Envision a future in which all agricultural education students discover their passion in life and build on that insight to chart the course for their education, careers and personal future. Such is the aim of the National FFA Organization along with partner businesses such as Syngenta. “FFA students are taught to set goals and set them high,” says Syngenta sales representative David Boehm, regional account lead, key account management, cereals. “These students are given the opportunity through activities sponsored by Syngenta and others to have real-world experiences that give them confidence.”
Boehm, along with other Syngenta sales representatives, had the opportunity to see firsthand the excitement of thousands of FFA members and advisors during the 85th National FFA Convention & Expo held in Indianapolis recently.
Syngenta customers believe in these student efforts and their ultimate investment in the future, too. Syngenta had dozens of company representatives and retailers attend the convention and expo, leveraging the power of a fully committed company and staff to support FFA and the future of agriculture. Some of the Syngenta retailers explained why Syngenta’s continued support of FFA is so important as well as how being an FFA member helped mold them today:
Bill Jackson, manager, Agri Services of Brunswick LLC:
“As a result of private donations, FFA is fully self-supporting. No public tax funds are involved, yet this program provides a forum and guidance for young people to express and find themselves. Each of the organizations current 560,000 members has their own FFA success story. Plus, after 85 years, there are millions of American FFA Alumni, like me, who know the value and promise of the FFA experience.
“I joined the Arcola, Ind., FFA chapter in 1961 as a high school junior, and I have been involved in FFA at the local level ever since, first in Indiana and now in Missouri. As a young FFA student growing up, in addition to learning about being responsible for the welfare of my livestock, I also learned about good record keeping, the importance of fulfilling my commitments and how to respect hard work and other people willing to work hard.
“One thing that impressed me about the FFA students during this year’s convention was how well behaved they were during FFA events, and while out in public, you could see that they were joyful and happy to be at the event. For example, the Thursday evening general session was a lively affair until the time arrived for the program to start. At the snap of your fingers, the audience silenced and gave their complete attention to the program speakers for the next two hours. It was also during the general session that I got to hear two national regional vice presidents from Georgia and Idaho speak. Both young men took center stage and presented excellent messages several minutes in length without notes or a podium as a security blanket.”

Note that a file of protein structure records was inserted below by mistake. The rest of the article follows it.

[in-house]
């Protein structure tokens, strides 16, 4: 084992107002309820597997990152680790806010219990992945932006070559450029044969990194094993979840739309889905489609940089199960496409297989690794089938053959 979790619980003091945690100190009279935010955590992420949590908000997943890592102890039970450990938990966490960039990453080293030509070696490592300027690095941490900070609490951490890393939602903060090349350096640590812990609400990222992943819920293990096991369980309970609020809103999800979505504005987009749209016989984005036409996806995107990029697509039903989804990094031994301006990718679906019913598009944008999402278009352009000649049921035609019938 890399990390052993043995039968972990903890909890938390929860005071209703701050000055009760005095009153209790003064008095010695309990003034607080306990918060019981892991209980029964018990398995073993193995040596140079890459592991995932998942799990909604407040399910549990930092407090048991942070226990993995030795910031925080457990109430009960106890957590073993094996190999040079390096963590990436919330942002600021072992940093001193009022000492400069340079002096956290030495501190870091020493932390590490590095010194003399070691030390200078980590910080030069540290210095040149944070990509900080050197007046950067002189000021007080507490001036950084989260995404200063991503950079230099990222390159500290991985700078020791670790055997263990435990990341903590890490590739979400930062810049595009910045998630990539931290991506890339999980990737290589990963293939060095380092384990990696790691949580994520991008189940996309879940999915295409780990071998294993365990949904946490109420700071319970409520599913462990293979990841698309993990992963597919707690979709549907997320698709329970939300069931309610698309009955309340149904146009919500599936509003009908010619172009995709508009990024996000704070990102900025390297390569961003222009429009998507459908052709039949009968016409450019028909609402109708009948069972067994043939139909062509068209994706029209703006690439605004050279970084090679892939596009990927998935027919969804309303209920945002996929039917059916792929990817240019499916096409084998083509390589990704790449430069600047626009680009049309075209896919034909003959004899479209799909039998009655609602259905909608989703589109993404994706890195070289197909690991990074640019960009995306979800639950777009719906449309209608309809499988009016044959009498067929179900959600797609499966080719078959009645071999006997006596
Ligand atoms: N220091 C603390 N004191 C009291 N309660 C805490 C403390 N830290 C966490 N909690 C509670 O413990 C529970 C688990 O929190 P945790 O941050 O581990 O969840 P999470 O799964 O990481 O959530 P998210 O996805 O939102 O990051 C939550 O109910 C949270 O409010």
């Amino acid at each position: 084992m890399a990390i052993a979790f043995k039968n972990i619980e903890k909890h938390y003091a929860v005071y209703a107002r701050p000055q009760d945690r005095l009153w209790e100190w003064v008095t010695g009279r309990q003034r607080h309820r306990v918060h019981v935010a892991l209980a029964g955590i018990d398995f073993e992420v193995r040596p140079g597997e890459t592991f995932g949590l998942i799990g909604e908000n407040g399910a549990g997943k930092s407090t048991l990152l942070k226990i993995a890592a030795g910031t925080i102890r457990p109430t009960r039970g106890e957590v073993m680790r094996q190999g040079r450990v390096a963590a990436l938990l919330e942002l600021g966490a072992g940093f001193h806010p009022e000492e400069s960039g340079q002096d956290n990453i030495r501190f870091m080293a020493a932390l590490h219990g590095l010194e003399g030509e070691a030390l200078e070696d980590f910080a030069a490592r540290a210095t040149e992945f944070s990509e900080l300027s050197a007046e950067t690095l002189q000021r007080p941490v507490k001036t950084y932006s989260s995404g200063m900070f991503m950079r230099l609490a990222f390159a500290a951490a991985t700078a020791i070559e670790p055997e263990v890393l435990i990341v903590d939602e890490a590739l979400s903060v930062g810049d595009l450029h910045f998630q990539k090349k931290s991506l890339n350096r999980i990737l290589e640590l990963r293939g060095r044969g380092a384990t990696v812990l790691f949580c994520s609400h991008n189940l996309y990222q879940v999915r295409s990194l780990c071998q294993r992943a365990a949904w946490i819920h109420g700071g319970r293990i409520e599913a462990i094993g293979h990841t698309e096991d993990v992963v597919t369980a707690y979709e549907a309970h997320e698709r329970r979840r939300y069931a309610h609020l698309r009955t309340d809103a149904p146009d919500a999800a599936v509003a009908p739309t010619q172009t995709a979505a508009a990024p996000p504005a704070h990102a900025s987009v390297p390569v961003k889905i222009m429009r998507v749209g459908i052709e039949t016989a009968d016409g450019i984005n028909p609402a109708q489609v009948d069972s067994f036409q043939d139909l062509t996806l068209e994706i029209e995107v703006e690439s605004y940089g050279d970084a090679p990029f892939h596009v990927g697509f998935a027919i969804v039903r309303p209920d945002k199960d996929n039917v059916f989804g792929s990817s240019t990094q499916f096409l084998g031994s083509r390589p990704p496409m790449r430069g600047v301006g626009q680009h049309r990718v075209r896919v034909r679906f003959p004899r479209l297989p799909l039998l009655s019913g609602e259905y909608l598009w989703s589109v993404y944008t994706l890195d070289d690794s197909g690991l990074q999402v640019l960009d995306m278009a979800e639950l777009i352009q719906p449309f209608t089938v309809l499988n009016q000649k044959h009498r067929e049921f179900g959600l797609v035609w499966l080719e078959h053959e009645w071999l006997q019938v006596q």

Jackson recalls an American Indian philosophy that he feels sums up the FFA organization – “Know yourself. Know your friends. Know the enemy. Lead the way.”
Jason Apple, co-owner and founder, A&E Ag, LLC:
“Support of the FFA organization and its programs by sponsors like Syngenta helps to ensure the continued education and leadership and skill building of our future generations.
“I have been involved in FFA for almost 18 years and on many different levels: as a student, alumni, local FFA Alumni president and FFA judge during various competitions. I also have worked with students in different ag educational programs.
“As a young FFA student and officer of our local chapter, the FFA organization gave me the leadership skills and confidence I needed to believe in myself. As a result, I have accomplished many successes and been able to get through different challenges throughout my life, and I am now a co-owner of an ag retail plant. I believe that FFA played a big part in laying the foundation for my success today.
“As an owner of an ag company, finding skilled individuals in the field is not as easy as one might think. I had the opportunity to interact with FFA students during this year’s National FFA Convention and was proud to see so many talented, young individuals that will someday be our leaders. Some students that I had the privilege of conversing with at the convention told me that, before they became involved with FFA, they were shy and apprehensive about speaking in front of large groups. These young men and women have been able to step out of their comfort zones and were able to carry on a conversation with me and asked many questions which led me to believe they would do just as good as any seasoned professional during a job interview.
“I was very happy to see the interaction these young people had with each other and the sponsors at this year’s event as well as the skills that they are developing as young adults. It makes me proud to be in ag and the future potential we have going forward feeding our world.”